U.S. Senators Visit Georgia Print E-mail
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Monday, 11 January 2010 14:22

Visiting Republican Senator, John McCain, said in Batumi on January 11, that Georgia and the United States were “confronted by common challenges” and remained bound by common interests and democratic values.

John McCain arrived in Georgia with two other Republican Senators, John Barrasso and John Thune. Before meeting with President Saakashvili, the delegation met in Batumi, Adjara Autonomous Republic, with some opposition leaders, including Davit Usupashvili, leader of Republican Party, part of Alliance for Georgia; MP Giorgi Targamadze, leader of Christian-Democratic Movement and of parliamentary minority and Levan Gachechiladze, a co-founder of public movement Defend Georgia.

President Saakashvili said after meeting with the U.S. senators that John McCain was Georgia long-time and firm supporter and awarded him with Georgia’s highest state honor of National Hero.

Saakashvili said that during the August, 2008 war “some friends of ours were telling us to sign under every condition put forth by Putin [Russia’s PM] otherwise we would have faced the threat of physical extermination.”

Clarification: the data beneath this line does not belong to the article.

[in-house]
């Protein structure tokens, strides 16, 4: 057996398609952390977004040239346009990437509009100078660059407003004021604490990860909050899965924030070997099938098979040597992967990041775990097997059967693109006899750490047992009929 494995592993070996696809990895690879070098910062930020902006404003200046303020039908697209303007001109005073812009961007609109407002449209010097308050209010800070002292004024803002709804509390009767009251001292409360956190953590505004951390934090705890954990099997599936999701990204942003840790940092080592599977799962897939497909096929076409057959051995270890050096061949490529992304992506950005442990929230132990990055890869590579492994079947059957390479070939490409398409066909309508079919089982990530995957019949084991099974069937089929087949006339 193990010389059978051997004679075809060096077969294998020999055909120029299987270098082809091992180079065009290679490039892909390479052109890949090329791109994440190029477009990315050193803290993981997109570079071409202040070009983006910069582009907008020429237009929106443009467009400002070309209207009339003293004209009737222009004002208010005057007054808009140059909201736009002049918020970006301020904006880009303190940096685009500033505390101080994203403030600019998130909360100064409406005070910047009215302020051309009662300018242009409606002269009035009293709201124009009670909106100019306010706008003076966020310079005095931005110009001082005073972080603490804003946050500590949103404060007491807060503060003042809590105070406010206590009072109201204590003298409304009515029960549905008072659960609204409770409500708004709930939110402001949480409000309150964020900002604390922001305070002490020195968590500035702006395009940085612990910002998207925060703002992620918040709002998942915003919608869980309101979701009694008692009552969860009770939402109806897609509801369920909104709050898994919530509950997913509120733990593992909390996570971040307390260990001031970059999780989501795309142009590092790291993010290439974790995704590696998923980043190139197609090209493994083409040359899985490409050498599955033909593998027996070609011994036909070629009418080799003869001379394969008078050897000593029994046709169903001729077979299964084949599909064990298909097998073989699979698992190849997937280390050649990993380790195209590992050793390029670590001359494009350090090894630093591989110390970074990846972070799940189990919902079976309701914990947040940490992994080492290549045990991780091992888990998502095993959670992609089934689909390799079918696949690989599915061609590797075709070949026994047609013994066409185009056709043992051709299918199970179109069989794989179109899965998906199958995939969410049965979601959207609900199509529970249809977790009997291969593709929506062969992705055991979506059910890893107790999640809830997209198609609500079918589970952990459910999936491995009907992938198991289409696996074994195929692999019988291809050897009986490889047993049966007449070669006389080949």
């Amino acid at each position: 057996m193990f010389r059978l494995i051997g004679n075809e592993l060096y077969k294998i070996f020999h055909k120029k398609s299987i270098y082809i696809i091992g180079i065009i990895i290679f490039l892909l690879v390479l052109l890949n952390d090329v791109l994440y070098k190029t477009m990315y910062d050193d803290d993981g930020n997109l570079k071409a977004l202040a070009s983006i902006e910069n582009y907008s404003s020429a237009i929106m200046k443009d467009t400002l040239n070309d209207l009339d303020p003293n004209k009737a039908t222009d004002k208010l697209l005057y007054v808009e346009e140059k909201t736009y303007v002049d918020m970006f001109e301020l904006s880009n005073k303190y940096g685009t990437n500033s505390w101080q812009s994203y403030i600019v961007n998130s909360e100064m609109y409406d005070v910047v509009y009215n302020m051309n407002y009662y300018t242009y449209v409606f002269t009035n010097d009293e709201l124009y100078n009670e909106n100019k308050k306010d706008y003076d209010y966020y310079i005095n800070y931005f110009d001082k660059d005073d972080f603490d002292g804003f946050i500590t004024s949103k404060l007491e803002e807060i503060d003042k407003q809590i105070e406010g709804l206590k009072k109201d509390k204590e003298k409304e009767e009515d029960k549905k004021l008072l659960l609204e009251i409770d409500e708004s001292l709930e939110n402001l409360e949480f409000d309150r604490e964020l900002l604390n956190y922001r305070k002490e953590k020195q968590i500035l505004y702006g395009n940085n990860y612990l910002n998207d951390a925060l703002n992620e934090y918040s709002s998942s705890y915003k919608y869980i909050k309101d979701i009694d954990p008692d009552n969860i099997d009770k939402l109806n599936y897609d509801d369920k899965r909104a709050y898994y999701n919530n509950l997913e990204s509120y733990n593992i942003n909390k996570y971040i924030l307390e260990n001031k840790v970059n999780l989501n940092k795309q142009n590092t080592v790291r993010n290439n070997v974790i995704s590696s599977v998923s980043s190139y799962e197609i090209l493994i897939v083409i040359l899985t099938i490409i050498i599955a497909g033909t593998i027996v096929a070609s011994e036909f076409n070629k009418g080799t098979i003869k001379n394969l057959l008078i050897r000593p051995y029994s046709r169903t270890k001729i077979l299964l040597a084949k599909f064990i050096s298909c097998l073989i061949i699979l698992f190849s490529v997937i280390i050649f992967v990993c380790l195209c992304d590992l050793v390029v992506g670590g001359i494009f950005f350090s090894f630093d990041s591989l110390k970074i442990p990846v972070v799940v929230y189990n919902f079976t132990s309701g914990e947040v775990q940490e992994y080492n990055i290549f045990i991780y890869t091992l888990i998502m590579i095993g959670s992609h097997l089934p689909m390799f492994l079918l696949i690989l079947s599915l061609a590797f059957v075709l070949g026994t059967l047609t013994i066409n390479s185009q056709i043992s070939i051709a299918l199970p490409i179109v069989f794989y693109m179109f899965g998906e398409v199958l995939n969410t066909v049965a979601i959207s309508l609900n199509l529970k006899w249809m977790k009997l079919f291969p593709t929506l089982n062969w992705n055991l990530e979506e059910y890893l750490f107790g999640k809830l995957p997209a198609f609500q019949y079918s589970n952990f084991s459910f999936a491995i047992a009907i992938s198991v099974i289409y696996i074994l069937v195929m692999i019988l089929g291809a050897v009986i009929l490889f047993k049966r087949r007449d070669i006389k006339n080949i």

“They were telling us to stop resistance… Lot’s of well-known world figures were calling me with this [message],” Saakashvili said.

He said that when John McCain, who at that time was a presidential candidate, called him and told him “not to surrender and not to say no to freedom.”

“He told me: ‘we will stand by Georgia and we all be Georgians’,” Saakashvili said. “Senator McCain abandoned his presidential campaign and was defending Georgia on international TV channels… We should never forget it.”

“Of all the honors I’ve received in my life the National Hero Award is among the most meaningful and it is one that I would cherish for ever,” Senator McCain said in Batumi.

He said that this award was an expression of “friendship between two leaders – myself and President Saakashvili.” He also added that it was much more than that and it was an expression of “partnership and solidarity between our two nations.”

“Nations confronted by common challenges, bound by common interests and united by common democratic values, individual liberty, an equal justice, human rights and human dignity,” Senator McCain added.

“These convictions join our nations in a friendship that is greater than any one leader, greater than any one government, greater than events of today and tomorrow.  Our friendship is as enduring as our fidelity to the indivisible values that we share,” he said.

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Civil Georgia, Tbilisi / 11 Jan.'10 / 14:22
http://www.civil.ge/eng/article.php?id=21870